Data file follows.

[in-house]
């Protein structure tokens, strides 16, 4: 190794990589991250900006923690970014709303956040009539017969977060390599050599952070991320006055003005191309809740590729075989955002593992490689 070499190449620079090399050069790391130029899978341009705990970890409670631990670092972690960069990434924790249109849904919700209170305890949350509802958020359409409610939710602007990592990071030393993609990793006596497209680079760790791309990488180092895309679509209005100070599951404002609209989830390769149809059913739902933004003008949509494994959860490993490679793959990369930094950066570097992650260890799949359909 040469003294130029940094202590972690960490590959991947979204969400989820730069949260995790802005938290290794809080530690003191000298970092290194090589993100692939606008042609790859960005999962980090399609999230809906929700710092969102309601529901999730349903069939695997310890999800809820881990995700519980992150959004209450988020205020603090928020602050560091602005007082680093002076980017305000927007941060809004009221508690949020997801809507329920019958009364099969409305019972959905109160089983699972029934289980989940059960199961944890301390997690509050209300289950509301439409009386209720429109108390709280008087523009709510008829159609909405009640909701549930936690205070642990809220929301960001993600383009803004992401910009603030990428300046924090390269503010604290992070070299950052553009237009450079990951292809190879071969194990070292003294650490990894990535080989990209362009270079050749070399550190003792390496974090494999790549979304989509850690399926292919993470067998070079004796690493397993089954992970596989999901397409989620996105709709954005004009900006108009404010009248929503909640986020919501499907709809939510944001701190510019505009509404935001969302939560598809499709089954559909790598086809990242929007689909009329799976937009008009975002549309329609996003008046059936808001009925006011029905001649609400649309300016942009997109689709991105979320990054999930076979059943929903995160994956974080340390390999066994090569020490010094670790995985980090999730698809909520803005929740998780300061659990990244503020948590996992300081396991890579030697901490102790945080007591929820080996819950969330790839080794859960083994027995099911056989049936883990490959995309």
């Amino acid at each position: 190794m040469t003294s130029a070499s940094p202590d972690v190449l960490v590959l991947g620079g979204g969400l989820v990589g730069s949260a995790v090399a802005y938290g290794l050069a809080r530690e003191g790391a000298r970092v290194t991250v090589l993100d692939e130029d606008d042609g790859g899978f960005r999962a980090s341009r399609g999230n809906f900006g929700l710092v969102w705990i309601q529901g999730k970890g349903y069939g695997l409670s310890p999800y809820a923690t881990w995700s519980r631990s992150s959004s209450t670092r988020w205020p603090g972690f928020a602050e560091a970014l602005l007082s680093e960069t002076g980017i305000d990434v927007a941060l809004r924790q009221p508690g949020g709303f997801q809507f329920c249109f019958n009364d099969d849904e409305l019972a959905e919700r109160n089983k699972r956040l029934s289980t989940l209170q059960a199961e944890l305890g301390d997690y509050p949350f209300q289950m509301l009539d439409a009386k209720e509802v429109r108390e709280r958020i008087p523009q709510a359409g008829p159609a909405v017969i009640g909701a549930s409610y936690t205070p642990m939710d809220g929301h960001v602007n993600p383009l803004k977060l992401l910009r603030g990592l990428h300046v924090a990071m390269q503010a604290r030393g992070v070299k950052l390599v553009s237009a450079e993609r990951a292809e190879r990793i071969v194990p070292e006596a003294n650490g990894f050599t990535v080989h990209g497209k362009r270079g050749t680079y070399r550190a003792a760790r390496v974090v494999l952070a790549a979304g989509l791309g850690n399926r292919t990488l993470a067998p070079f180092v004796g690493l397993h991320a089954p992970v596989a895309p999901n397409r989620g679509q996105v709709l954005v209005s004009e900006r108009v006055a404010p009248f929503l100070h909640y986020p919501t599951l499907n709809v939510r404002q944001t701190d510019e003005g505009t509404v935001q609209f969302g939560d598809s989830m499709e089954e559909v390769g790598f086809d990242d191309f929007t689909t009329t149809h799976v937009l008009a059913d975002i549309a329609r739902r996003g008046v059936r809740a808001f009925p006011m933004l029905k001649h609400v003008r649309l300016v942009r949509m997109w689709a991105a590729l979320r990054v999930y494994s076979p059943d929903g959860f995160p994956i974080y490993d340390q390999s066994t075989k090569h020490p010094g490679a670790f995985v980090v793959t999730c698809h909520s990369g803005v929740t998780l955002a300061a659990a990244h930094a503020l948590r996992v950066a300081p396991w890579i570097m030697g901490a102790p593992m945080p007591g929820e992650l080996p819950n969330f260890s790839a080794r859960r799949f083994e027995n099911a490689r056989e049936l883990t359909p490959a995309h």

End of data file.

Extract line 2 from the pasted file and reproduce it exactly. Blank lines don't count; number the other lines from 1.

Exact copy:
């Protein structure tokens, strides 16, 4: 190794990589991250900006923690970014709303956040009539017969977060390599050599952070991320006055003005191309809740590729075989955002593992490689 070499190449620079090399050069790391130029899978341009705990970890409670631990670092972690960069990434924790249109849904919700209170305890949350509802958020359409409610939710602007990592990071030393993609990793006596497209680079760790791309990488180092895309679509209005100070599951404002609209989830390769149809059913739902933004003008949509494994959860490993490679793959990369930094950066570097992650260890799949359909 040469003294130029940094202590972690960490590959991947979204969400989820730069949260995790802005938290290794809080530690003191000298970092290194090589993100692939606008042609790859960005999962980090399609999230809906929700710092969102309601529901999730349903069939695997310890999800809820881990995700519980992150959004209450988020205020603090928020602050560091602005007082680093002076980017305000927007941060809004009221508690949020997801809507329920019958009364099969409305019972959905109160089983699972029934289980989940059960199961944890301390997690509050209300289950509301439409009386209720429109108390709280008087523009709510008829159609909405009640909701549930936690205070642990809220929301960001993600383009803004992401910009603030990428300046924090390269503010604290992070070299950052553009237009450079990951292809190879071969194990070292003294650490990894990535080989990209362009270079050749070399550190003792390496974090494999790549979304989509850690399926292919993470067998070079004796690493397993089954992970596989999901397409989620996105709709954005004009900006108009404010009248929503909640986020919501499907709809939510944001701190510019505009509404935001969302939560598809499709089954559909790598086809990242929007689909009329799976937009008009975002549309329609996003008046059936808001009925006011029905001649609400649309300016942009997109689709991105979320990054999930076979059943929903995160994956974080340390390999066994090569020490010094670790995985980090999730698809909520803005929740998780300061659990990244503020948590996992300081396991890579030697901490102790945080007591929820080996819950969330790839080794859960083994027995099911056989049936883990490959995309």